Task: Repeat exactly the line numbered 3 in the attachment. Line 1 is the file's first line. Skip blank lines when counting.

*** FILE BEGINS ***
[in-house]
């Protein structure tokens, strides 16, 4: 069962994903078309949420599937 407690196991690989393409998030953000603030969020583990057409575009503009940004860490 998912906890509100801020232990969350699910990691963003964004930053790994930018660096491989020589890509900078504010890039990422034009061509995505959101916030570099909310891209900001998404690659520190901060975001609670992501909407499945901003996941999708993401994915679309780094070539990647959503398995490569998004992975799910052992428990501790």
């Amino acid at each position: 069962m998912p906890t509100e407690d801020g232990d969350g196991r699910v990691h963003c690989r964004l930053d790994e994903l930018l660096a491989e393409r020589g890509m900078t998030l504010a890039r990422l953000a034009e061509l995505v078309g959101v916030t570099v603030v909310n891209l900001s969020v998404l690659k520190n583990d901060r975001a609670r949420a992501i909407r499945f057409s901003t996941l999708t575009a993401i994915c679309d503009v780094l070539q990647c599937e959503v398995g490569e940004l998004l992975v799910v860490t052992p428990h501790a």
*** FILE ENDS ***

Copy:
């Amino acid at each position: 069962m998912p906890t509100e407690d801020g232990d969350g196991r699910v990691h963003c690989r964004l930053d790994e994903l930018l660096a491989e393409r020589g890509m900078t998030l504010a890039r990422l953000a034009e061509l995505v078309g959101v916030t570099v603030v909310n891209l900001s969020v998404l690659k520190n583990d901060r975001a609670r949420a992501i909407r499945f057409s901003t996941l999708t575009a993401i994915c679309d503009v780094l070539q990647c599937e959503v398995g490569e940004l998004l992975v799910v860490t052992p428990h501790a």